Kidō Butai Warming up

Artwork from John Hamilton’s War at Sea shows the six fleet carriers of the Imperial Japanese Navy’s fearsome Kidō Butai (“Mobile Force”) launching the striking force on Pearl Harbor on the early morning of 7 December 1941. It would be their swansong in a very real sense.

From the Art Gallery of the US Navy

Kaga steams through heavy north Pacific seas, enroute to attack Pearl Harbor, Hawaii, circa early December 1941. Carrier Zuikaku is at right. Frame from a motion picture film taken from the carrier Akagi. The original film was found on Kiska Island after U.S. recapture in 1943. U.S. Naval History and Heritage Command Photograph.

Lieutenant Ichiro Kitajima, group leader of the Imperial Japanese Navy aircraft carrier Kaga’s Nakajima B5N bomber group, briefs his flight crews about the Pearl Harbor raid, which will take place the next day. A diagram of Pearl Harbor and the aircraft’s attack plan is chalked on the deck. Photo Chihaya Collection via Wenger

For the attack on Hawaii, the Kidō Butai consisted of six aircraft carriers (commanded by VADM Chūichi Nagumo and RADMs Tamon Yamaguchi and Chūichi Hara) with 414 aircraft (353 of which would launch as part of the two-wave attack) escorted by two battleships (Hiei and Kirishima), three cruisers (Tone, Chikuma, and Abukuma) and nine destroyers, followed by eight tankers (all impressed merchantman) of the 1st and 2nd Supply Train. In a separate operation, 23 sea-going and four midget submarines would mount their own operation.

They would all meet their end soon enough. 

Of the carriers, the flagship Kaga, along with Akagi, Sōryū, and Hiryū, would be sent to the bottom not too far away at Midway less than six months later in the U.S. Navy’s epic “scratch four flattops” moment, taking the bulk of the aircrews with them that had flown the Hawaii strike. The twin holdouts, Shōkaku and Zuikaku, would be lost in the Philipines in 1944 to the submarine USS Cavalla (SS-244) and aircraft from the USS Essex, the latter the only Japanese fleet carrier sunk by aircraft-launched torpedoes.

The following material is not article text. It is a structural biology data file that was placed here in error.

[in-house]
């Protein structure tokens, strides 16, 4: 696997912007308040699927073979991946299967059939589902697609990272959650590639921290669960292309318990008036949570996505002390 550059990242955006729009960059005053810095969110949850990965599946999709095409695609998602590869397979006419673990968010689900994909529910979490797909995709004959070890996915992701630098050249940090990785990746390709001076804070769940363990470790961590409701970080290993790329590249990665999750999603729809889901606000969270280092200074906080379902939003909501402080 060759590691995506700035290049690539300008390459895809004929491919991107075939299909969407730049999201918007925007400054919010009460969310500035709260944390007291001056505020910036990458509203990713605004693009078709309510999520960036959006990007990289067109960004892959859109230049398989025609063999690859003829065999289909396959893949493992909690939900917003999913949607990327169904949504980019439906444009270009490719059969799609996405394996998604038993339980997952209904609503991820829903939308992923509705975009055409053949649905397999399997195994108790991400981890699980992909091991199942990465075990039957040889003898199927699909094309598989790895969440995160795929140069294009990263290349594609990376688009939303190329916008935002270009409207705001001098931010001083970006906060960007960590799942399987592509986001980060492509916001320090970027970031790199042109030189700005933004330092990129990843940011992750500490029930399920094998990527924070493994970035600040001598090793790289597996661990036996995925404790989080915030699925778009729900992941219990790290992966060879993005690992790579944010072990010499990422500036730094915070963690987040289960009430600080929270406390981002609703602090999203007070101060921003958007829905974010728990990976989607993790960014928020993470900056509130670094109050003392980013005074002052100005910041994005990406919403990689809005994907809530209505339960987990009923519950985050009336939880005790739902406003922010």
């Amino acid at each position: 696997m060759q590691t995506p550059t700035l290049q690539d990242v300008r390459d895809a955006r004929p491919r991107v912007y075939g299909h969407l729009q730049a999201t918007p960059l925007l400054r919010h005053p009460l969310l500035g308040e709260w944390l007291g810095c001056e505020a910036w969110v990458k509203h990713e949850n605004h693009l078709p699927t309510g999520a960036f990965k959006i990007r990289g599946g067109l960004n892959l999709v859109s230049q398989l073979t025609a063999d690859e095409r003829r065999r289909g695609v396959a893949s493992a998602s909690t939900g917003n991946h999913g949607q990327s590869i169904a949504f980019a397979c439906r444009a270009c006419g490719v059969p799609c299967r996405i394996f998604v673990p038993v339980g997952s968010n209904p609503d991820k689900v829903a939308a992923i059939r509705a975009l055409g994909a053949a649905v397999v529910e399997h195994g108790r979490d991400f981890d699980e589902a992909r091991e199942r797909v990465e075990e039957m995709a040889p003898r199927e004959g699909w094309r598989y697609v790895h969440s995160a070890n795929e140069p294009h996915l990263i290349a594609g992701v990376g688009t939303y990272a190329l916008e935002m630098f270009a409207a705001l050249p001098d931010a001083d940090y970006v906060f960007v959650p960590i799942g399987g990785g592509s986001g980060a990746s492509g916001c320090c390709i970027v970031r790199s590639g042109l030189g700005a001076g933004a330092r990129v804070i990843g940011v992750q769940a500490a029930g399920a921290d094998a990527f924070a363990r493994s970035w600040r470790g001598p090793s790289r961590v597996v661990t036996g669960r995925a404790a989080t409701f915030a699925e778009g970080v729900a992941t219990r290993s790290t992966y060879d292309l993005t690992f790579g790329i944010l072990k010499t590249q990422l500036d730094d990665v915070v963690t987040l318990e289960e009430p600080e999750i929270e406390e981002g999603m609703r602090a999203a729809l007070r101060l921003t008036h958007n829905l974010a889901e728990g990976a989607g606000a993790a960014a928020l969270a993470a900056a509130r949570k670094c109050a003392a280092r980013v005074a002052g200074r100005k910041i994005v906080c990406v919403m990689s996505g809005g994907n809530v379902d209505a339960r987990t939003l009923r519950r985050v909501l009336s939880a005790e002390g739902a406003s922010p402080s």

Carrier flagship Hiryu: Last Moments of Admiral Yamaguchi at the Battle of Midway. oil painting by Renzo Kita, 1943.

Hiei and Kirishima were the first Japanese battleships lost in the war, sunk following the Naval Battle of Guadalcanal on 13 November 1942.

Carrier Akagi, battleship Hiei, and battleship Kirishima in the Pacific Ocean en route toward US Territory of Hawaii, 6 Dec 1941

Japanese Battleship Hiei sits at sunset in Saiki Bay, October 1941

Of the cruisers, Chikuma would likewise be sunk in the Philippines by TBMs from a trio of escort carriers– USS Kitkiun Bay, Ommaney Bay, and Natoma Bay; the day after Abukuma was sent to the bottom by Army B-24s off Negros Island in the Mindanao Sea.

Of the principal Japanese ships of the Kidō Butai on that Day of Infamy, only the heavy cruiser Tone would see 1945, finally deep-sixed by American carrier aircraft from the carriers Wasp, Bataan, Shangri-La, and Ticonderoga as she lay at the once-mighty IJN base at Kure in the formerly impregnable Japanese Home Islands.

Air Raids on Japan, 1945. Japanese cruiser Tone under air attack near Kure, 24 July 1945. Photograph by USS Shangri-La (CV 38) aircraft. Note the camouflage nets hanging over its sides. The heavy cruiser settled to the bottom of the bay that day. 80-G-490148

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